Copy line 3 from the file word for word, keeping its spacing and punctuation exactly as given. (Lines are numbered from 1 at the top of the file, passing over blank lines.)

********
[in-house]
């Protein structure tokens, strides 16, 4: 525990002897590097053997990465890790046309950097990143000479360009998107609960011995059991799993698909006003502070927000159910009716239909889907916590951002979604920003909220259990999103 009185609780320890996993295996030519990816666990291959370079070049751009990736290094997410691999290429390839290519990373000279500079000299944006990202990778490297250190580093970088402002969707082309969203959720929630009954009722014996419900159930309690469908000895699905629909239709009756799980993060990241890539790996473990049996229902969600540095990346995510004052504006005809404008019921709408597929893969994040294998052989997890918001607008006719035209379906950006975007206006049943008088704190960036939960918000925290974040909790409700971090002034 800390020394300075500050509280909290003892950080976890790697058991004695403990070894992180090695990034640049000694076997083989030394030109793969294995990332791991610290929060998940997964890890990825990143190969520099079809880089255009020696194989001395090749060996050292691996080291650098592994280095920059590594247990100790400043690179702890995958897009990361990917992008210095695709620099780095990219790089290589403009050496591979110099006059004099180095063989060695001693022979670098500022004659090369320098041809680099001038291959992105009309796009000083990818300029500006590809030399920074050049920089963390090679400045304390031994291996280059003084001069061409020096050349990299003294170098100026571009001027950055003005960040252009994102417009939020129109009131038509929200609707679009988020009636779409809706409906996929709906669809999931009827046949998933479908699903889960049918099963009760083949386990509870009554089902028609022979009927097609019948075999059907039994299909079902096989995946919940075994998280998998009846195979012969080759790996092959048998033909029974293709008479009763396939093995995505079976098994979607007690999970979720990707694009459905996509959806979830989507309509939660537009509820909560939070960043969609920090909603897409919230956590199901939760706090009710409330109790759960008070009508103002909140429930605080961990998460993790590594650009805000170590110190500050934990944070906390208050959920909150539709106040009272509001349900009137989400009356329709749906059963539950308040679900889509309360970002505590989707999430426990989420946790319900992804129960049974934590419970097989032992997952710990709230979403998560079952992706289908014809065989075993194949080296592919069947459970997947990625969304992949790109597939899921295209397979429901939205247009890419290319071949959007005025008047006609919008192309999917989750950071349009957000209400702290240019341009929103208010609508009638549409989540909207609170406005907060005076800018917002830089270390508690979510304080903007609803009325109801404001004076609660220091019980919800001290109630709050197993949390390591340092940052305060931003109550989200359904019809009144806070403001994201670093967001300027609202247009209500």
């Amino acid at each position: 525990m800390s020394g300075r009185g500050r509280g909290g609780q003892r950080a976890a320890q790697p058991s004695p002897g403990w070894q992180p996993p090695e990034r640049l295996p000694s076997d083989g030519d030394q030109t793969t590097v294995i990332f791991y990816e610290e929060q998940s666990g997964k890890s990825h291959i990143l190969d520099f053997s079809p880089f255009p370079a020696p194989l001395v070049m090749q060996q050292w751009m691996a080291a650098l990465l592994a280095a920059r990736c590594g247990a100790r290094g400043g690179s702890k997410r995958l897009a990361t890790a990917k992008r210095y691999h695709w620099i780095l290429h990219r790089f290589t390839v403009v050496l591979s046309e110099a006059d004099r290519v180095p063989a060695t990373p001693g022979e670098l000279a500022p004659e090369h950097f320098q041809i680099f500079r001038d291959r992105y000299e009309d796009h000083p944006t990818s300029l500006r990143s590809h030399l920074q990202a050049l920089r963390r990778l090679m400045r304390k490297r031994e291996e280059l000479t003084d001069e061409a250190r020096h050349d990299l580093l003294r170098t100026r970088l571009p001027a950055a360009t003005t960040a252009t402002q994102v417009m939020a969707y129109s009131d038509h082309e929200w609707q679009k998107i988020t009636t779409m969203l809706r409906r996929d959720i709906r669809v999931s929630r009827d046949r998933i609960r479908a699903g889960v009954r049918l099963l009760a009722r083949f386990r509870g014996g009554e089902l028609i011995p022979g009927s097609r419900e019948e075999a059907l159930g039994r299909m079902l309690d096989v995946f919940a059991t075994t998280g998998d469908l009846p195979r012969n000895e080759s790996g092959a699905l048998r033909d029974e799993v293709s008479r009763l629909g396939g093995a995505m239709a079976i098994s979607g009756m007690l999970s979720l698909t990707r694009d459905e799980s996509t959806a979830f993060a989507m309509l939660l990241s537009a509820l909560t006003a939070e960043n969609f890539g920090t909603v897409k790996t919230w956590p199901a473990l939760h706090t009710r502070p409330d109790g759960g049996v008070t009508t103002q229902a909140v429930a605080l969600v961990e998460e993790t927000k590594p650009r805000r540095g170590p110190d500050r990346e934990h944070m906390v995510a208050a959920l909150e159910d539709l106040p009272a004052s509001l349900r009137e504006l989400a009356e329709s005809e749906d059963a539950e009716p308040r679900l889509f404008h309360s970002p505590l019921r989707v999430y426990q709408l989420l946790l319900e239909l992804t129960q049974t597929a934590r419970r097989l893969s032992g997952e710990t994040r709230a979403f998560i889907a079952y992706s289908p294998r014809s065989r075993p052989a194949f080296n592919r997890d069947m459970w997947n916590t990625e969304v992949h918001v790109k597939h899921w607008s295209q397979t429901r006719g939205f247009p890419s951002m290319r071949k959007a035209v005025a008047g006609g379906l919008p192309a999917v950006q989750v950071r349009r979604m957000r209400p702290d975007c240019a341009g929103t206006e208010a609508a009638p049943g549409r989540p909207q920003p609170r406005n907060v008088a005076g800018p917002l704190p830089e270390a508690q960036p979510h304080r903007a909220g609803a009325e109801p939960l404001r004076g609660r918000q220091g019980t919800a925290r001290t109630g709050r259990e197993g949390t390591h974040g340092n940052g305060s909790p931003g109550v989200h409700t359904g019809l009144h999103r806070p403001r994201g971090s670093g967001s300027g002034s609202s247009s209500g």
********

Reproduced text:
């Amino acid at each position: 525990m800390s020394g300075r009185g500050r509280g909290g609780q003892r950080a976890a320890q790697p058991s004695p002897g403990w070894q992180p996993p090695e990034r640049l295996p000694s076997d083989g030519d030394q030109t793969t590097v294995i990332f791991y990816e610290e929060q998940s666990g997964k890890s990825h291959i990143l190969d520099f053997s079809p880089f255009p370079a020696p194989l001395v070049m090749q060996q050292w751009m691996a080291a650098l990465l592994a280095a920059r990736c590594g247990a100790r290094g400043g690179s702890k997410r995958l897009a990361t890790a990917k992008r210095y691999h695709w620099i780095l290429h990219r790089f290589t390839v403009v050496l591979s046309e110099a006059d004099r290519v180095p063989a060695t990373p001693g022979e670098l000279a500022p004659e090369h950097f320098q041809i680099f500079r001038d291959r992105y000299e009309d796009h000083p944006t990818s300029l500006r990143s590809h030399l920074q990202a050049l920089r963390r990778l090679m400045r304390k490297r031994e291996e280059l000479t003084d001069e061409a250190r020096h050349d990299l580093l003294r170098t100026r970088l571009p001027a950055a360009t003005t960040a252009t402002q994102v417009m939020a969707y129109s009131d038509h082309e929200w609707q679009k998107i988020t009636t779409m969203l809706r409906r996929d959720i709906r669809v999931s929630r009827d046949r998933i609960r479908a699903g889960v009954r049918l099963l009760a009722r083949f386990r509870g014996g009554e089902l028609i011995p022979g009927s097609r419900e019948e075999a059907l159930g039994r299909m079902l309690d096989v995946f919940a059991t075994t998280g998998d469908l009846p195979r012969n000895e080759s790996g092959a699905l048998r033909d029974e799993v293709s008479r009763l629909g396939g093995a995505m239709a079976i098994s979607g009756m007690l999970s979720l698909t990707r694009d459905e799980s996509t959806a979830f993060a989507m309509l939660l990241s537009a509820l909560t006003a939070e960043n969609f890539g920090t909603v897409k790996t919230w956590p199901a473990l939760h706090t009710r502070p409330d109790g759960g049996v008070t009508t103002q229902a909140v429930a605080l969600v961990e998460e993790t927000k590594p650009r805000r540095g170590p110190d500050r990346e934990h944070m906390v995510a208050a959920l909150e159910d539709l106040p009272a004052s509001l349900r009137e504006l989400a009356e329709s005809e749906d059963a539950e009716p308040r679900l889509f404008h309360s970002p505590l019921r989707v999430y426990q709408l989420l946790l319900e239909l992804t129960q049974t597929a934590r419970r097989l893969s032992g997952e710990t994040r709230a979403f998560i889907a079952y992706s289908p294998r014809s065989r075993p052989a194949f080296n592919r997890d069947m459970w997947n916590t990625e969304v992949h918001v790109k597939h899921w607008s295209q397979t429901r006719g939205f247009p890419s951002m290319r071949k959007a035209v005025a008047g006609g379906l919008p192309a999917v950006q989750v950071r349009r979604m957000r209400p702290d975007c240019a341009g929103t206006e208010a609508a009638p049943g549409r989540p909207q920003p609170r406005n907060v008088a005076g800018p917002l704190p830089e270390a508690q960036p979510h304080r903007a909220g609803a009325e109801p939960l404001r004076g609660r918000q220091g019980t919800a925290r001290t109630g709050r259990e197993g949390t390591h974040g340092n940052g305060s909790p931003g109550v989200h409700t359904g019809l009144h999103r806070p403001r994201g971090s670093g967001s300027g002034s609202s247009s209500g």